sketchnote

Sketchnote – the article at a glance

The article is for business leaders in R&D life science

In the article, co-authored with Katrina Costa (Communicator and Senior Scientific Engagement Officer at EMBL-EBI), we paint a picture of how UX is currently applied by life science R&D organisations.  We felt there was a real gap for this information, because if you are curious about UX design for drug development, you may find it hard to learn more elsewhere. Generally, when pharmaceutical companies report on UX activities (if they do at all), they focus on external-facing products for customers, the clinic (healthcare) and marketing. So internal UX work, for designing digital products for internal scientific research processes, usually goes unremarked.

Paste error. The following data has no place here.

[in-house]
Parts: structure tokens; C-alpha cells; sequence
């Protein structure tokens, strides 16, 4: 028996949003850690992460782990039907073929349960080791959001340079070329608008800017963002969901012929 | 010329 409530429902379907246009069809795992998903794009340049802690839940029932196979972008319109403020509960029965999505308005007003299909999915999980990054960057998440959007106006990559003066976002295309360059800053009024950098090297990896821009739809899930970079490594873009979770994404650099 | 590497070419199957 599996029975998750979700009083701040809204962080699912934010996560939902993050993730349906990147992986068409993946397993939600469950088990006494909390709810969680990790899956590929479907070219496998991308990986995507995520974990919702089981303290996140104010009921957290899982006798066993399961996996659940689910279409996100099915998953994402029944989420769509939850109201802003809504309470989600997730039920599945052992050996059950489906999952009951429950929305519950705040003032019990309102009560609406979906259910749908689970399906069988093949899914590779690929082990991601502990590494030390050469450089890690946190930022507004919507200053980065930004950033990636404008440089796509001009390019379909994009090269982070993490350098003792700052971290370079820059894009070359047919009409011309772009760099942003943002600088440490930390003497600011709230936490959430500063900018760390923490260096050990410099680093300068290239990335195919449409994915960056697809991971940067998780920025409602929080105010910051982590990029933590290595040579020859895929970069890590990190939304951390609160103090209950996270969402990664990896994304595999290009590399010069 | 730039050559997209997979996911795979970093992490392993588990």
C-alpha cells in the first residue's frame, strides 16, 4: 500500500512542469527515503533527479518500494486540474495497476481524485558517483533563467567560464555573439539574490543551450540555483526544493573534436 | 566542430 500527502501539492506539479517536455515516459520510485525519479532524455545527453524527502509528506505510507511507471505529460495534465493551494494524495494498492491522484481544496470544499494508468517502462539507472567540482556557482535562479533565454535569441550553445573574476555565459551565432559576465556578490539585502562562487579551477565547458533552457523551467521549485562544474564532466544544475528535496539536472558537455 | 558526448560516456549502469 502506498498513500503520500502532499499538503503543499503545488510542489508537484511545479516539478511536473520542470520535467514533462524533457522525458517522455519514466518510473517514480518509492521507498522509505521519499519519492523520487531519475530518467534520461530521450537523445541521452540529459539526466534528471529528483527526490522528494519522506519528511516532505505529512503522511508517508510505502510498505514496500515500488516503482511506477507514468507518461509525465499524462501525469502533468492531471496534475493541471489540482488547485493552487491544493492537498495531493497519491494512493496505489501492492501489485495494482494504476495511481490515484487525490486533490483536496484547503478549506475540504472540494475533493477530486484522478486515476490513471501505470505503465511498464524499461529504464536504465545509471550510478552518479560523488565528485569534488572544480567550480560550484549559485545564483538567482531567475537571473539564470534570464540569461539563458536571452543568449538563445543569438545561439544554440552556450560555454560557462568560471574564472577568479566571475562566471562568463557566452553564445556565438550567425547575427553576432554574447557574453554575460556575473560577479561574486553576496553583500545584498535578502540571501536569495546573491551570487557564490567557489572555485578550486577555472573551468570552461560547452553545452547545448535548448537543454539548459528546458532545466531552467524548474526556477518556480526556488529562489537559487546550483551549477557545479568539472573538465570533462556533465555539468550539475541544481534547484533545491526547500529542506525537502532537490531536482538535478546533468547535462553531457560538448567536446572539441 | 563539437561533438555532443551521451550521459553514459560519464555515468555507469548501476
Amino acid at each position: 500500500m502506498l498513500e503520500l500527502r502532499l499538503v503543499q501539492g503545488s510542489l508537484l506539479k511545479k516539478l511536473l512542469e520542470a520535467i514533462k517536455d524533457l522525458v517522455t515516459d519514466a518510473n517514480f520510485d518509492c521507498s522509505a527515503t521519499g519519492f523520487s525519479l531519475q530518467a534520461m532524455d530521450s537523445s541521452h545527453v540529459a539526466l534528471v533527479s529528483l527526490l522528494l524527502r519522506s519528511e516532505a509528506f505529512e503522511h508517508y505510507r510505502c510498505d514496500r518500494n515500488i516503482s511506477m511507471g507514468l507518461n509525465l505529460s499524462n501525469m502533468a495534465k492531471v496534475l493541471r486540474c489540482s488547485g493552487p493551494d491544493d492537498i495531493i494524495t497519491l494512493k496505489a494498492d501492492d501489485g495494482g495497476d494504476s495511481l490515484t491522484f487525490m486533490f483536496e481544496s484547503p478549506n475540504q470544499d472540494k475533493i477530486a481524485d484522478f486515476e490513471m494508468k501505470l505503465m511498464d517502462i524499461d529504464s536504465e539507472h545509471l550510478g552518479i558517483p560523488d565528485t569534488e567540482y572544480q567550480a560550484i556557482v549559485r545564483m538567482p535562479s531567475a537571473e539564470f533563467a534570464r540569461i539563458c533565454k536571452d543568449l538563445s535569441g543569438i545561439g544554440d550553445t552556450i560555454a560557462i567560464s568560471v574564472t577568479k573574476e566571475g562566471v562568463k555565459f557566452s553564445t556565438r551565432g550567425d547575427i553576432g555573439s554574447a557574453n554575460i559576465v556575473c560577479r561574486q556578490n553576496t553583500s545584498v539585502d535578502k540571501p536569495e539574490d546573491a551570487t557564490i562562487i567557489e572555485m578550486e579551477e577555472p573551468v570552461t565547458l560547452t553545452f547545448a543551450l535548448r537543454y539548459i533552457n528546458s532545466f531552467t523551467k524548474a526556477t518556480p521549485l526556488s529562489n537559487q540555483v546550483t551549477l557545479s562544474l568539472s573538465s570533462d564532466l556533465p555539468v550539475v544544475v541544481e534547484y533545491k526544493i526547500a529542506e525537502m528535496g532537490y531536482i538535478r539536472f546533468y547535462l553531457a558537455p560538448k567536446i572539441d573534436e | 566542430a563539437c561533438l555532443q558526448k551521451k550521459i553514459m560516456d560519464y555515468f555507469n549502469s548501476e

Scientific software often delivers poor user experience

As R&D scientists well know, software for scientific research can be frustrating and time-consuming.  It rarely lives up to the usability and delight that you get by using your every-day applications and websites.  The ultimate result of this is less happy scientists and hence less productive scientific research work.

The reality is that pharmaceutical companies aim to hire the best scientists to solve extremely complex problems – like discovering a new drugs – but provide them with sub-par software that is hard to use, slow and unattractive.  The science may be cutting edge, but the UX is often poor.